Neighborhoods in Rome

The best neighborhoods in Rome to sit back, sip and watch.

Rome has much more to offer than an ice cream and pizza in Piazza Navona that you should still enjoy. When it comes to the moments that create everyday life, sometimes the best views are those that you see from afar: sipping espresso coffee in the morning or enjoying a glass of Chianti at dinner. From iconic landmarks to fascinating centuries-old buildings through handcrafted markets and glamorous shopping streets, here are five of the best neighborhoods in Rome to sit back, sip and watch. Set aside a lot of time to observe the people who live the Eternal City.

Trastevere

Campo de’ Fiori Market

Home to markets, cafes, tattoo shops and typical restaurants, Trastevere is colorful in every sense. With a name that means “beyond the Tiber”, the medieval quarter formerly belonging to the working class has been revolutionized over the years. The main changes took shape in the 70s, when expatriates and bohemians moved to the area. Since then, Trastevere has focused to the arts in all forms. As lively as the bars and restaurants of Trastevere, the best way to observe people is halfway. Take an afternoon trip to the Campo de ‘Fiori market or to the shop windows along Via del Moro. The side streets are as photogenic as the main streets, with crumbling buildings and street art at every corner. Between the crossed streets and the decadent mosaics inside the Basilica of Santa Maria, Trastevere is the best kind of sensory stage you could wish for.

Monti

Piazza della Madonna dei Monti

Despite being the oldest district in Rome, Monti is surprisingly innovative. With cobblestone streets, antique shops and artisans selling hand-made items, this is a reference point for people watching. You’ll see young and old here, from hip-hop twenties to budding entrepreneurs to love residents who honor tradition above all else. With a bevy of fine restaurants and quirky bars to linger in, there’s no shortage of coffee and sip aperitifs. Take an outdoor table at La Bottega Del Caffè, which overlooks Piazza della Madonna dei Monti. Shaded under umbrellas and vines, it is the perfect stopping point at noon. For something more peaceful but equally scenic, take a table at La Casetta della Madonna. Although monuments and attractions are quite close, Monti is a district for most of the working class, so expect to see the signs of real everyday life.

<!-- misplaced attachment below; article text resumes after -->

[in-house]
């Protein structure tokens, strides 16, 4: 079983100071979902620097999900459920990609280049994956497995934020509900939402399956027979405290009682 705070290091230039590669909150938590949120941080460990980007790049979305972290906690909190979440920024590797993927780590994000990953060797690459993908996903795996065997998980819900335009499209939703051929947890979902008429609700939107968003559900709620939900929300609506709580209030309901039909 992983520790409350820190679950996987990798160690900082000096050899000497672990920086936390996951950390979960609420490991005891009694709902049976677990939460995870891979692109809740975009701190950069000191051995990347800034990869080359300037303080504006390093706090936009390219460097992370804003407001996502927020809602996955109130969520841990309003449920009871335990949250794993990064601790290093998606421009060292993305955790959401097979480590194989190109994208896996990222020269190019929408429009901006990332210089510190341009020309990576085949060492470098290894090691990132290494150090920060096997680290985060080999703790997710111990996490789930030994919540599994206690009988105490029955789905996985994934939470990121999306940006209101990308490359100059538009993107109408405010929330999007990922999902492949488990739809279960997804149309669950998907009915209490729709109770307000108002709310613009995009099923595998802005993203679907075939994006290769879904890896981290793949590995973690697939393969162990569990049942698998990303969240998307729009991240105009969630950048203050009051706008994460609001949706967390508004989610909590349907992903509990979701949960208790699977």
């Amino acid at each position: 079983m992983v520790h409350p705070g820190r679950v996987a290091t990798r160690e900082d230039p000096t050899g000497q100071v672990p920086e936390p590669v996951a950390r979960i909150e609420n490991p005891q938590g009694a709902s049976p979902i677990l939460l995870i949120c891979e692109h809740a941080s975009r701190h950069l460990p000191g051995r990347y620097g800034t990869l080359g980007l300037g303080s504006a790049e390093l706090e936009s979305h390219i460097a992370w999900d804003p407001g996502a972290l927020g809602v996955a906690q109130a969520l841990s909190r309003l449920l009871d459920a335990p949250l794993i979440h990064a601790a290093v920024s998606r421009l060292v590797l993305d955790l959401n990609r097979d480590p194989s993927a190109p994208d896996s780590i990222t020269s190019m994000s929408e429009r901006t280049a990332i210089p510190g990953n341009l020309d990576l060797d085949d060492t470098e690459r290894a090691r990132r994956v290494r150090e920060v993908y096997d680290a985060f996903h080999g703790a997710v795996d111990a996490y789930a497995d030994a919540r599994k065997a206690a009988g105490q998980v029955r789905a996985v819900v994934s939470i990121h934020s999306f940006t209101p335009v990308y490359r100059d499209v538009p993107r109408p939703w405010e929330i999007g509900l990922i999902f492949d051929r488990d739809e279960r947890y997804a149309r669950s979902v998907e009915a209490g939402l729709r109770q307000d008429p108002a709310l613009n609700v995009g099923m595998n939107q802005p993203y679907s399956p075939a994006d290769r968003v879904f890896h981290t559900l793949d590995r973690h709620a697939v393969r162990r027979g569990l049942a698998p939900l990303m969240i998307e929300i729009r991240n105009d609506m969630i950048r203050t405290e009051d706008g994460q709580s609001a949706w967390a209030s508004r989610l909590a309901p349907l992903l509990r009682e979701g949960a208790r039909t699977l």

Prati

Piazza Cavour

While Monti is more a haven for hipster trousers, Prati is a predominantly white-collar neighborhood. It is also a privileged place to observe architecture. Keep an eye on the Art Nouveau of the area and the Umbertino architecture and the Palazzo di Giustizia in Piazza Cavour, where you will find the two houses of the Supreme Court. If you are in trouble for the time, Prati has its advantages: it is close to the Vatican and the Tiber, but far enough away to make you feel like you’re a Roman in all respects. A coffee in Piazza Cavour is the best way to see people, especially in the evening, when you can see the change in fashion and elegance when people exchange their work clothes with the most elegant clothes. Order a light lunch or an evening aperitif at the Gran Caffè Cavour while you find yourself a nice place to watch out.